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Transdigm is a company that sells airplane parts.
You can see the 7 parties it sells to, with Boeing and Airbus making up 20% of total sales.
Importantly, the company makes 60% of sales from aftermarket parts.
So if Delta has a 747 out of commission because of an ignition system breakdown, Transdigm will replace that part either directly or usually through an aftermarket distributor like Aviall (Boeing).
Here's where it gets interesting.
90% of the parts Transdigm sells are proprietary and in 80% of the deals, the company is the sole supplier.
Couple this with a strong focus in the aftermarket and the picture becomes clearer.
Going back to Delta, if that 747 breaks down, they MUST use Transdigm on that ignition system.
After all, Transdigm was the SOLE supplier of that part for the OEM.
To put this in perspective, a 747 is $400 million, who CARES if you overpay to get a replacement part that allows you to keep running?
This is exactly why margins are SO high, ESPECIALLY for a manufacturer.
Before moving on, it looks like more than 75% of EBITDA comes from the aftermarket. That means aftermarket EBITDA margins must be higher than 50% (current EBITDA margins) because aftermarket only makes up 60% of sales and OEM sales are known to be lower margin.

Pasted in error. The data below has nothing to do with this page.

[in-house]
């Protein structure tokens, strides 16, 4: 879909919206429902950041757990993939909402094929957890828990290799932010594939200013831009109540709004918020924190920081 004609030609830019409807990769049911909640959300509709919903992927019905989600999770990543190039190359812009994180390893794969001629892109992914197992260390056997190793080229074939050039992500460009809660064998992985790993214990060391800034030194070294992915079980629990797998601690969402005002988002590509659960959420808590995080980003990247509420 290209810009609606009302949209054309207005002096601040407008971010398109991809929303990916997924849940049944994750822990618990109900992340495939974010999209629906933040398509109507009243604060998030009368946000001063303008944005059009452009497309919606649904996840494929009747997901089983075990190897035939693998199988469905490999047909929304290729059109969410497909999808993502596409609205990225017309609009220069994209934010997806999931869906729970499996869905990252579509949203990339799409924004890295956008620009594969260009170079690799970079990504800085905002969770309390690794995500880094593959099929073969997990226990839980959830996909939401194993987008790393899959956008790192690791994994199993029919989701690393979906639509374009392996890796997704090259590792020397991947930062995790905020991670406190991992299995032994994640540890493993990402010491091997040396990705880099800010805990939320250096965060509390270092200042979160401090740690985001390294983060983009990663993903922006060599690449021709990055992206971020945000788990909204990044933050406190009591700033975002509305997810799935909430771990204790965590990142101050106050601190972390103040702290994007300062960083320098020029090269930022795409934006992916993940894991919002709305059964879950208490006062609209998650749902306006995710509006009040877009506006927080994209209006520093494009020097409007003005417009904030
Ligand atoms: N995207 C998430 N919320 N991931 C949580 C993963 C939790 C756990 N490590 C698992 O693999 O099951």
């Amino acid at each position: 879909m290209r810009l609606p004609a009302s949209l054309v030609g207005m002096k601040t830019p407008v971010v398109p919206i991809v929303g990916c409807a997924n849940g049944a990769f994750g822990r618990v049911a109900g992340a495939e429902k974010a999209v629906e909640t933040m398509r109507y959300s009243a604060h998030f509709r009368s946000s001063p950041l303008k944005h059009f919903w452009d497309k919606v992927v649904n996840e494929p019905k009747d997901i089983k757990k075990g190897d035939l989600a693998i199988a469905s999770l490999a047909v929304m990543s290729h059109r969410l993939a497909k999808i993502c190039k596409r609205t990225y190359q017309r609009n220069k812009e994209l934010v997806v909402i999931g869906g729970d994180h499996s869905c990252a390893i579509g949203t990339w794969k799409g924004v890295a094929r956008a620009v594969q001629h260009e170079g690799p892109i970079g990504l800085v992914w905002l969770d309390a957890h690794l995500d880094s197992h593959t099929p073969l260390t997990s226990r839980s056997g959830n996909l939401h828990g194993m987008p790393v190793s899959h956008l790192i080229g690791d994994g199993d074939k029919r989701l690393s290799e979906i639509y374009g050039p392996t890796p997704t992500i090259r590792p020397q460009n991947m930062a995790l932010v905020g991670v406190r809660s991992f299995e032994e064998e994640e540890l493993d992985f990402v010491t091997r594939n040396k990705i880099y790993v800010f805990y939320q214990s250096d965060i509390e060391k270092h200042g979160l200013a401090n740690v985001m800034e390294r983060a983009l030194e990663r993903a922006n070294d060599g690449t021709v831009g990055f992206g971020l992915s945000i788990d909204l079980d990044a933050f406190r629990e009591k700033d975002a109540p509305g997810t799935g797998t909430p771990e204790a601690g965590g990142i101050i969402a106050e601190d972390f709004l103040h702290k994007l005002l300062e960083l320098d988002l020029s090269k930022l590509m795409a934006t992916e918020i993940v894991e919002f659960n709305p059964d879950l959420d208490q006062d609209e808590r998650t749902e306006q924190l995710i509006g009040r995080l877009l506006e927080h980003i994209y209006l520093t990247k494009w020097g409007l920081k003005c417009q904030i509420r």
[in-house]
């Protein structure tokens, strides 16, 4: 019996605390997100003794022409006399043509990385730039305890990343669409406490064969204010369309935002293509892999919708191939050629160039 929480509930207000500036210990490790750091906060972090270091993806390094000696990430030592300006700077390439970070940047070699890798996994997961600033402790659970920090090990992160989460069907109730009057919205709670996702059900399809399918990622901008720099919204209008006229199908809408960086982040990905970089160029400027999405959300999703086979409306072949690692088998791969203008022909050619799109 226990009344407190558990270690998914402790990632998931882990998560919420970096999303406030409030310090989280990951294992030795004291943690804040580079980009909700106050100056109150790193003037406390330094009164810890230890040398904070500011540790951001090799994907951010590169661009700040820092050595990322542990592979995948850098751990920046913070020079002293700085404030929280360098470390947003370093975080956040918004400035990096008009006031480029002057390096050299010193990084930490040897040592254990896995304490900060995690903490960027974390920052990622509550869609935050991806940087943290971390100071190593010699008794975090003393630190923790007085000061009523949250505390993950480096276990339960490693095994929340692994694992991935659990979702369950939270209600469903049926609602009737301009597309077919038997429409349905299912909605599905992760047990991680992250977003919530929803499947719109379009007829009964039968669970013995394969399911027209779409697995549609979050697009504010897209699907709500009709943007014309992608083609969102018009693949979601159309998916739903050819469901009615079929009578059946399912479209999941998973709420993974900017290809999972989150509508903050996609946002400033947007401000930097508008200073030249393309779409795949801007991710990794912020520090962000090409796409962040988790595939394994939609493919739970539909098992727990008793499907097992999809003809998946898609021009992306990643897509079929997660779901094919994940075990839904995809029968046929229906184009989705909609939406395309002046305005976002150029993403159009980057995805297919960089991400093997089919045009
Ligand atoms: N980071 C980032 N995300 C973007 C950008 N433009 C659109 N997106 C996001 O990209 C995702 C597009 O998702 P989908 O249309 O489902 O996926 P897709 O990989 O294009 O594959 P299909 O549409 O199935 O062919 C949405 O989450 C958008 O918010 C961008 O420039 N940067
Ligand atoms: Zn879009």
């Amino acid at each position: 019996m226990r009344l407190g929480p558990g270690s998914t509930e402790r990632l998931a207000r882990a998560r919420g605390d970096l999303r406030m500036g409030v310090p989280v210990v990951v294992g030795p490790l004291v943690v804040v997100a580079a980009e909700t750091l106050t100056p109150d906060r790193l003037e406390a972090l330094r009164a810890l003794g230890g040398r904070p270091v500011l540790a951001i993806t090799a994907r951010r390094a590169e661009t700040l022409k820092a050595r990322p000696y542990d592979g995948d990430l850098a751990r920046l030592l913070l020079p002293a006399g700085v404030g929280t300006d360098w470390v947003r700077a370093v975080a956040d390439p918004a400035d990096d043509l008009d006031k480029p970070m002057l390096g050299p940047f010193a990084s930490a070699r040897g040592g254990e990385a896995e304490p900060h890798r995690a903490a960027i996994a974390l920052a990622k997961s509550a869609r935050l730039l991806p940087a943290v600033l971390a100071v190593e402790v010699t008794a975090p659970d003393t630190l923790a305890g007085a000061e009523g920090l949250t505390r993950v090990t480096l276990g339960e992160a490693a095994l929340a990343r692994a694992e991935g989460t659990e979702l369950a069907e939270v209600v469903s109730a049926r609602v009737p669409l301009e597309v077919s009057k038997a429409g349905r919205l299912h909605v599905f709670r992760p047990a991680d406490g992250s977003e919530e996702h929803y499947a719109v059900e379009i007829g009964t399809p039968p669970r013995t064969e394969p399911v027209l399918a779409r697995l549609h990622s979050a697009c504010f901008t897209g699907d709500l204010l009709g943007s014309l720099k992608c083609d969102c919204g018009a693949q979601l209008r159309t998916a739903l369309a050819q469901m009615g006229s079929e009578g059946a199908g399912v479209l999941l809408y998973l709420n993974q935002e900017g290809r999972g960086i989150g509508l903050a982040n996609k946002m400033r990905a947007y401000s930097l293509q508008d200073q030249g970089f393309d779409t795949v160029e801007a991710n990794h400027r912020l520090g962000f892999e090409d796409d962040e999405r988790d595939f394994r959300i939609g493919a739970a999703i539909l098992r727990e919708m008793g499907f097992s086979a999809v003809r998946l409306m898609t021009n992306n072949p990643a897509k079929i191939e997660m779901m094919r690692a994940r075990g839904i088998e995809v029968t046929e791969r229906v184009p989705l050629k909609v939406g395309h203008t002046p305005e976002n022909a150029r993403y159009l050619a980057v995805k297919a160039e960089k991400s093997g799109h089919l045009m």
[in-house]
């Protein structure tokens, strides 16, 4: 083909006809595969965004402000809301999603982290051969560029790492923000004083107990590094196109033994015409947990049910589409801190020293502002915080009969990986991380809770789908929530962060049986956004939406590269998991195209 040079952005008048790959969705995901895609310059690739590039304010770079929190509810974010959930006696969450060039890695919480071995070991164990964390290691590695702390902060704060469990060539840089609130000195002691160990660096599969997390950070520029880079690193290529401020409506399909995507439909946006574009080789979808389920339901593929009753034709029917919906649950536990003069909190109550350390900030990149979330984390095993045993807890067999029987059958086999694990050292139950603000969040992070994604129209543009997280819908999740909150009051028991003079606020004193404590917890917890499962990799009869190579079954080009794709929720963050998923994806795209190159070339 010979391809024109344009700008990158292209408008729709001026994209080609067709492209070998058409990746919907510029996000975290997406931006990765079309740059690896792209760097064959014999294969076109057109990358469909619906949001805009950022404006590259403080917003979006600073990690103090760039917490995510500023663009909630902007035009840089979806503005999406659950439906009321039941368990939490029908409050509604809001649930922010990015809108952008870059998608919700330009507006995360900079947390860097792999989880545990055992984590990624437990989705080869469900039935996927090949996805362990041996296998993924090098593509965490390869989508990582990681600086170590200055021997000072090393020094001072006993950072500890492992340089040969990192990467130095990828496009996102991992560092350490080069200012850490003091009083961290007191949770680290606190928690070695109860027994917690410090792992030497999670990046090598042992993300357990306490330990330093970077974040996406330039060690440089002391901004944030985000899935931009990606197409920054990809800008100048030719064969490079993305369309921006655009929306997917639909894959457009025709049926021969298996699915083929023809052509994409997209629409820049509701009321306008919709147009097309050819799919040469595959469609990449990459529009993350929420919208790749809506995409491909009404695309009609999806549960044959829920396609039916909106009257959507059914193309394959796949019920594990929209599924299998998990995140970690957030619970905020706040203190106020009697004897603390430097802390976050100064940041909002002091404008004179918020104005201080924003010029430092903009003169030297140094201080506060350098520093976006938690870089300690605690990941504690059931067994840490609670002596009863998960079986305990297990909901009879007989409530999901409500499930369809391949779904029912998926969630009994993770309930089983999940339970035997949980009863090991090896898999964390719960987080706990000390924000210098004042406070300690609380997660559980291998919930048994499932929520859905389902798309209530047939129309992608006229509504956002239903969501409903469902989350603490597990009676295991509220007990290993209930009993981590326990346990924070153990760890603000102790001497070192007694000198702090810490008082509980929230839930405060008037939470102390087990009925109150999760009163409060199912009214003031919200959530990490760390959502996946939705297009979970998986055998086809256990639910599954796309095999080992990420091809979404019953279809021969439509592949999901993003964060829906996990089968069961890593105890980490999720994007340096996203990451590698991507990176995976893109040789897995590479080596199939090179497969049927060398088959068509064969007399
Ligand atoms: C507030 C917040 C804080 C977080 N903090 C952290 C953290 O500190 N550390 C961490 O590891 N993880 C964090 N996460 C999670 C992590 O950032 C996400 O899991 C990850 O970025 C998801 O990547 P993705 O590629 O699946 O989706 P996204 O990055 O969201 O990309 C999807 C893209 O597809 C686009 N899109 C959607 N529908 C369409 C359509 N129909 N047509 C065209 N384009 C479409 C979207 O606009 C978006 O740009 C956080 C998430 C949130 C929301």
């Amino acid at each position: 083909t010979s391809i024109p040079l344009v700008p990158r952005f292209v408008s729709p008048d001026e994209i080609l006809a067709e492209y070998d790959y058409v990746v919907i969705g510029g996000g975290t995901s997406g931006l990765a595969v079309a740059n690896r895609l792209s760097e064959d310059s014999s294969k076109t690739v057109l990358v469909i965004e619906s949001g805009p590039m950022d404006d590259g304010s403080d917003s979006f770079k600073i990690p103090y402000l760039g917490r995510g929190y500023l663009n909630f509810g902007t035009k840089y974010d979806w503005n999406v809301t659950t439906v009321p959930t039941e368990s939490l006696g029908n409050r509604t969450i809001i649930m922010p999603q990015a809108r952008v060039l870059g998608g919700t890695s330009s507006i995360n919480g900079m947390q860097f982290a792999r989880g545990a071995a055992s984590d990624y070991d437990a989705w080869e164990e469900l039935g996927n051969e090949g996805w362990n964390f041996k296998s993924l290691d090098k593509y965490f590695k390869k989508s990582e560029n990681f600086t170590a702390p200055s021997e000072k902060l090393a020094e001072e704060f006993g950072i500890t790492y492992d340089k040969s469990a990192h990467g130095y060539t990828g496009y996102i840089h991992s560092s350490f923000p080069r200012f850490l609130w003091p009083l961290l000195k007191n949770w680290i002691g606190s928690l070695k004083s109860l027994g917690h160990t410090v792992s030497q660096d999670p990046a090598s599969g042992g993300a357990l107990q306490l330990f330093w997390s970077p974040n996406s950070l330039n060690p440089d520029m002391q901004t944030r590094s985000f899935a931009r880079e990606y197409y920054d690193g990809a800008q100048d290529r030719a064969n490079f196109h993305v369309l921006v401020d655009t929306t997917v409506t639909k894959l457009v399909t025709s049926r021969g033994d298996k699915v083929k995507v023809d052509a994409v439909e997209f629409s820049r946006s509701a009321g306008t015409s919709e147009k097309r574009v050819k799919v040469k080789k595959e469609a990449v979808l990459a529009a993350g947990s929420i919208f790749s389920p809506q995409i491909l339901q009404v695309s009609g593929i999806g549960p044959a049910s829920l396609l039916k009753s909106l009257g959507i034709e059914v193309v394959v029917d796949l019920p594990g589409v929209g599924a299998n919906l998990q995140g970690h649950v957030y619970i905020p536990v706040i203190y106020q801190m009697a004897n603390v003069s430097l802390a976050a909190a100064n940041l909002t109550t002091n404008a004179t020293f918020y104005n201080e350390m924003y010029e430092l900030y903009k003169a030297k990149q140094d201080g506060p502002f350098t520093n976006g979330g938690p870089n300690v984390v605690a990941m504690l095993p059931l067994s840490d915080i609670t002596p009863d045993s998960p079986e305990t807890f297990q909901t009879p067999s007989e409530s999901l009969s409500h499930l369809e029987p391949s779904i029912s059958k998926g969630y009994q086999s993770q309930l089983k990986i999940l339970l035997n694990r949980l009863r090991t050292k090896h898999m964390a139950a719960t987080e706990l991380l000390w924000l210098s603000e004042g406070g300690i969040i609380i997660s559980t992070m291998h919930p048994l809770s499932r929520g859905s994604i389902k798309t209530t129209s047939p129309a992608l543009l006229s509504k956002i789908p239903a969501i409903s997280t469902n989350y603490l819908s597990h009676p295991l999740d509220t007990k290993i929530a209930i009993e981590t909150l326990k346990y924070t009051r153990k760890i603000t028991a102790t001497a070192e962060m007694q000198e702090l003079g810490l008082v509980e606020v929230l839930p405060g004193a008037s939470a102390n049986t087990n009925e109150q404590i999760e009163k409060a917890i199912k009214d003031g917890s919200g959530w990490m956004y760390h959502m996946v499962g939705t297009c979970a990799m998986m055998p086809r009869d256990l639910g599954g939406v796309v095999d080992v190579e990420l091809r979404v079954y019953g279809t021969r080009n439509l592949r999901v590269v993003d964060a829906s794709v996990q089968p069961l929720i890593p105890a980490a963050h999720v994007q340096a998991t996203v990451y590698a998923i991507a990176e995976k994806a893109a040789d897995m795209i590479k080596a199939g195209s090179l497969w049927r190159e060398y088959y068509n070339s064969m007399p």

To get a better perspective on the power of playing where there is no competition, we'll compare Transdigm to Heico, another airplane parts manufacturer.
This is from Heico's 10-k.
It competes on price rather than a lack of competition like Transdigm.
- Transdigm gross margins: 57%
- Heico gross margins: 41%
Clearly, Transdigm has a pricing power advantage.
Further, this gap is probably understated because Heico has a business segment that doesn't solely deal with aviation.
Below you can see that Heico's Flight group's EBIT margins are about 19% and "electronics" is about 30%. The latter likely raises overall gross margins.
The point is: competition erodes margins.
Transdigm purposely makes parts and acquirers part makers where it can be the sole supplier.
I'm not saying Heico is a bad business. On the contrary, it's quite a good one.
The point is to illustrate the power of focusing on a niche with no competition.